The first night after I arrived in Russia, I slept like a baby through the night.  Unfortunately, ever since then, bedtime has been a different story.  Last night I forced myself to stay awake until 11:00 pm, and drifted to sleep, which I enjoyed until the ripe ol’ hour of 3:00 am.  Hooray for jet lag.  Actually, as annoying as it is, being awake for hours on end does have it’s advantages. 

For example, this morning, after lying in bed with my eyes permanently fixed open, I decided to be productive and wash the multitude of dishes that have slowly accumulated in our bathroom sink.  More loud noises, at least I can close the door.  During this time, I also manage to imagine an entire photography project, and I continue to cast person after person from our show as models.  All right, enough loud creativity, time for breakfast.  Can’t forget my plastic baggie!  Another stow away lunch for me!  Although I’m pretty sure the man who stands outside the front doors to the breakfast room and counts the customers is on to me.  Especially after the morning I left with a sandwich sized baby under my shirt. 

Today I sit with Rogelio and we start up a conversation about dreams.  I tell him all about my frightening “Exorcist”esque dreams I had while in high school, and he tells me that he has written some of his best songs while dreaming.  He said if he doesn’t force himself to wake up after he’s come up with a melody and lyrics, and just allows himself to drift away from creativity, he won’t remember all of the song when he wakes up. 

After I not-so-discreetly pack up my lunch for the day in my jacket pocket, I search the dining room for Hayley, who has agreed to travel out with me today to the State Hermitage Museum.  Three million pieces of art in one afternoon…start your engines!  Adrian and Steven come along for the adventure. 

I really wish I remembered to pack my student ID because students get in free to the Hermitage.  A normal ticket costs 250 ding dongs (a little over 8 U.S. dollars), so nothing that’s going to break the bank, but I did pay 200 more ding dongs to take photos. 

Since Adrian and Hayley want to finish by the early afternoon to enjoy the fast fading daylight, our game plan is to hit the Greek and Roman artwork, which Hayley studied in college, then the Italian Renaissance collection my sister enviously told me I had to see when she learned I’d be going to St. Petersburg, and then anything else our freshly cultured minds can handle after that.    Ready….break.


We listen to Hayley effortlessly ramble off Roman tragedy after Greek myth, until curiosity draws our attention to a grave marker topped with a hermaphrodite statue.  After a certain amount of information absorption, you can’t help but be somewhat immature.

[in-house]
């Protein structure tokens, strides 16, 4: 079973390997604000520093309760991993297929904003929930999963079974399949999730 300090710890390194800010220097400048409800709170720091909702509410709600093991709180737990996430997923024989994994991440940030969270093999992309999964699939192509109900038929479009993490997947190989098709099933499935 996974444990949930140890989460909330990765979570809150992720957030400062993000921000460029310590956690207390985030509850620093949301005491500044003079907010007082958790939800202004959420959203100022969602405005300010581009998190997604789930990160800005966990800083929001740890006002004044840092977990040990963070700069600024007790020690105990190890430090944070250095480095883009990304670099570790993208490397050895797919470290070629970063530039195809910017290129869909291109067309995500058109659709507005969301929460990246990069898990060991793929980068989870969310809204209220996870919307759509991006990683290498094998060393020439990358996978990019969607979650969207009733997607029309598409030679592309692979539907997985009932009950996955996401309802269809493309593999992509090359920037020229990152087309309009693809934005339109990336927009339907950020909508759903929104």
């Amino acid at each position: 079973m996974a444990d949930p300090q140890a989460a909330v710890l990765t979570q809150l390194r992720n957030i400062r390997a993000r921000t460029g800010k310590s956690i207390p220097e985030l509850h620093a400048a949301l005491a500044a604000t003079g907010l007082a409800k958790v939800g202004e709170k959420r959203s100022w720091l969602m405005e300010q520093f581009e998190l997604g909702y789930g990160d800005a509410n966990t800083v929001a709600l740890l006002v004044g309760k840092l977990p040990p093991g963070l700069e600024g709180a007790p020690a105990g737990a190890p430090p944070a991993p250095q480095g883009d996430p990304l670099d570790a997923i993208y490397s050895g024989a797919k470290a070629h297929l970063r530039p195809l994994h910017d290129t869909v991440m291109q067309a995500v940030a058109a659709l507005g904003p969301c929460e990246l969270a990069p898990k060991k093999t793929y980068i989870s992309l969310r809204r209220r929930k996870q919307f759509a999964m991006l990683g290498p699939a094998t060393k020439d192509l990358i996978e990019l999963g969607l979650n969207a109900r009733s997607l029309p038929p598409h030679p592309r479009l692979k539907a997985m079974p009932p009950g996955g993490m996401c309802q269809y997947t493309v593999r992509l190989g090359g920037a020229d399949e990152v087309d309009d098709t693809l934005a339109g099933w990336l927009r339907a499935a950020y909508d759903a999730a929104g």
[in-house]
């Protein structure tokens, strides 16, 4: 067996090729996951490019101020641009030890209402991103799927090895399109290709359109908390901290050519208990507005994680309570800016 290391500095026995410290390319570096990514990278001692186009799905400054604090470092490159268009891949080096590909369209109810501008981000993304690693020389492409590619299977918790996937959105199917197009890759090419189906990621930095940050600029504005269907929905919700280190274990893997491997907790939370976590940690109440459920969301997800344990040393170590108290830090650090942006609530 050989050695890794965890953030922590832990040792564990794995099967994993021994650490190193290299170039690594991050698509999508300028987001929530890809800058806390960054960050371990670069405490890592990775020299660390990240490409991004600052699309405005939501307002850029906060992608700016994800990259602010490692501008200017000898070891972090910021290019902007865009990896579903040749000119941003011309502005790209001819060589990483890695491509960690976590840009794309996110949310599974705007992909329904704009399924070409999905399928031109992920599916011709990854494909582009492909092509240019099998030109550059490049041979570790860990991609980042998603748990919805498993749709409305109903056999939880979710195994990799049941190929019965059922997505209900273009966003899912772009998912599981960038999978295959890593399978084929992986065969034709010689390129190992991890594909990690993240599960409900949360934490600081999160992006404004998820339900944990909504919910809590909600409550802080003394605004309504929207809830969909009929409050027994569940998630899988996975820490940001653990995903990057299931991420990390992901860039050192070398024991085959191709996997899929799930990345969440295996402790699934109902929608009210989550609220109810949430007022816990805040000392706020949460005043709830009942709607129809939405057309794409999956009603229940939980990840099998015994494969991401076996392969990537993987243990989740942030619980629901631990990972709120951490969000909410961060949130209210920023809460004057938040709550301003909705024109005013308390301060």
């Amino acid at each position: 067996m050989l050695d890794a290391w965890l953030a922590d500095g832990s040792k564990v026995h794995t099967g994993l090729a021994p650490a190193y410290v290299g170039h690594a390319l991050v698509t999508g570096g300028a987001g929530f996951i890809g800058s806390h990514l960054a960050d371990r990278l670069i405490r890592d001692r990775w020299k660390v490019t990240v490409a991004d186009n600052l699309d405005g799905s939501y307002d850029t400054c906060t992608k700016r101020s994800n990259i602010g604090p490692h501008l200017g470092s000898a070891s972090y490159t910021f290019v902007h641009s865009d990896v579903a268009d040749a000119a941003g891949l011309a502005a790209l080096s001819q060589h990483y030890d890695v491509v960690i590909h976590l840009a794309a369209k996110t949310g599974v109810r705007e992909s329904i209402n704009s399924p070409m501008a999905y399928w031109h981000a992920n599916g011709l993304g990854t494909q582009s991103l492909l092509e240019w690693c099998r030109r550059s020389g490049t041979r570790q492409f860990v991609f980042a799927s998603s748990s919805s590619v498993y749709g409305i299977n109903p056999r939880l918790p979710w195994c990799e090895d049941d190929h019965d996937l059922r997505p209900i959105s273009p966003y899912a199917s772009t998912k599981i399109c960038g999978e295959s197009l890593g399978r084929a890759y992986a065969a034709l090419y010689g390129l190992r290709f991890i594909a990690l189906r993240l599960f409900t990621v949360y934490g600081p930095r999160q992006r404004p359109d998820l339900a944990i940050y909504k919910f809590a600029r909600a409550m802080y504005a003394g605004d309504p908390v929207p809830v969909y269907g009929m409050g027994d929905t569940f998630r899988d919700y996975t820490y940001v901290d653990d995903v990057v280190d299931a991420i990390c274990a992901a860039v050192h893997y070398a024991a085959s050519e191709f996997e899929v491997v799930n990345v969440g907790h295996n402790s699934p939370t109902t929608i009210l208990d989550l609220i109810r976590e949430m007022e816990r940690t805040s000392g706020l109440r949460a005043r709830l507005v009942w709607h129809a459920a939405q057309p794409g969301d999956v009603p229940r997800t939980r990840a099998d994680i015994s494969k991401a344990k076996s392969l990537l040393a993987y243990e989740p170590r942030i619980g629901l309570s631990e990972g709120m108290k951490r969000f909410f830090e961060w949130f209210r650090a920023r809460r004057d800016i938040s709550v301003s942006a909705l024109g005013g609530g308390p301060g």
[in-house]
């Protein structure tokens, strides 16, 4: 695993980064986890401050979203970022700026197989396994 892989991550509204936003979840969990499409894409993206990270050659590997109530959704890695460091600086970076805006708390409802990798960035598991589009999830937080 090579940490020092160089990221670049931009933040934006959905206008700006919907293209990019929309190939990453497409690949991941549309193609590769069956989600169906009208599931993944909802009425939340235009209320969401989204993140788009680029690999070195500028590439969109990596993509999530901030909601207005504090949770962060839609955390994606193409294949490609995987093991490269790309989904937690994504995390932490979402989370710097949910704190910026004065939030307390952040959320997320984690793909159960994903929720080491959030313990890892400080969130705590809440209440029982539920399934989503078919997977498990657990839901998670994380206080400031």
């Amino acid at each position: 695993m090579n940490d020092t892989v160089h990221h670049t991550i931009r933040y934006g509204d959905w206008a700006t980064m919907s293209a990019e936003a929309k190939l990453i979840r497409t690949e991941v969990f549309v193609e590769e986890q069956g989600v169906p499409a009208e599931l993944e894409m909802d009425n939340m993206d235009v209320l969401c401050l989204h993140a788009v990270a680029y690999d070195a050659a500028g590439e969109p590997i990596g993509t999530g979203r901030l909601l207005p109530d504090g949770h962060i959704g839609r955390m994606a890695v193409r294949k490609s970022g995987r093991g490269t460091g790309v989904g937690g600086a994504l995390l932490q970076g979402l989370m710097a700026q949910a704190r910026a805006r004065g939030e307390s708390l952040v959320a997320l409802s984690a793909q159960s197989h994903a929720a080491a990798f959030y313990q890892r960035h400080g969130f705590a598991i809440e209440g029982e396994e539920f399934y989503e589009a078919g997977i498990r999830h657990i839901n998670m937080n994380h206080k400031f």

We walk a bit faster through the Italian Renaissance, as none of us know much about it.  Although I linger when I spot a name I recognize, Andrea Del Sarto.  This is my sister’s favorite artist and the fact that his painting of the holy family and John the Baptist hangs on these walls is the main reason I promised my sister I’d come to the Hermitage.  


Once we part ways with Adrian and Hayley, Steven and I decide we’ve had our fill of foreign art, and after receiving some jumbled directions for the bored looking volunteer in the corner, we head towards the Russian art.  We walk through high-ceilinged rooms coated in golden décor and ornate detail.  One room’s walls look like the inside pages of a royal yearbook, covered head to toe in portraits of the imperial family.  When we pass through the threshold into the throne room, our mouths drop simultaneously in awe.  We roam towards the center of the room, our necks craned back as our eyes enjoy the beautifully painted ceiling.


“Steven, will you fulfill my fantasy of waltzing in a palace ballroom?”

He bows, takes my hand, and spins me around the marbled floor for a few minutes.  All right, I can check that off my bucket list.


The next room will stumble into holds a visiting British exhibition.  The first painting is a Andy Warhol”esque” image of Cher in a Commi beret.  The sign says not photos, but I just have to sneak a picture.  The exhibit also includes an installation piece called “Swarm” by Tessa Farmer in which dozens of strategically posed insects hang from invisible strings.  From far away, the piece seems somewhat lacking in creativity, but on closer inspection, one sees that the insects are in continuous battle with miniscule demon fairies.  These little creatures controlling ride moths, kick bumble bees, and wrestle silk worms.  But, be warned, although you’ll be tempted to get in real close to inspect this microscopic battle, the volunteer watching over the exhibit will shout at you each time you get anywhere near the hanging beasts. 


From hermaphrodites in antiquity to insects warring demons in present day, as humans our fascination with the bizarre never seems to fade with time.  All right, I feel I’ve reached my culture limit for the day, on to more St. Petersburgy fun!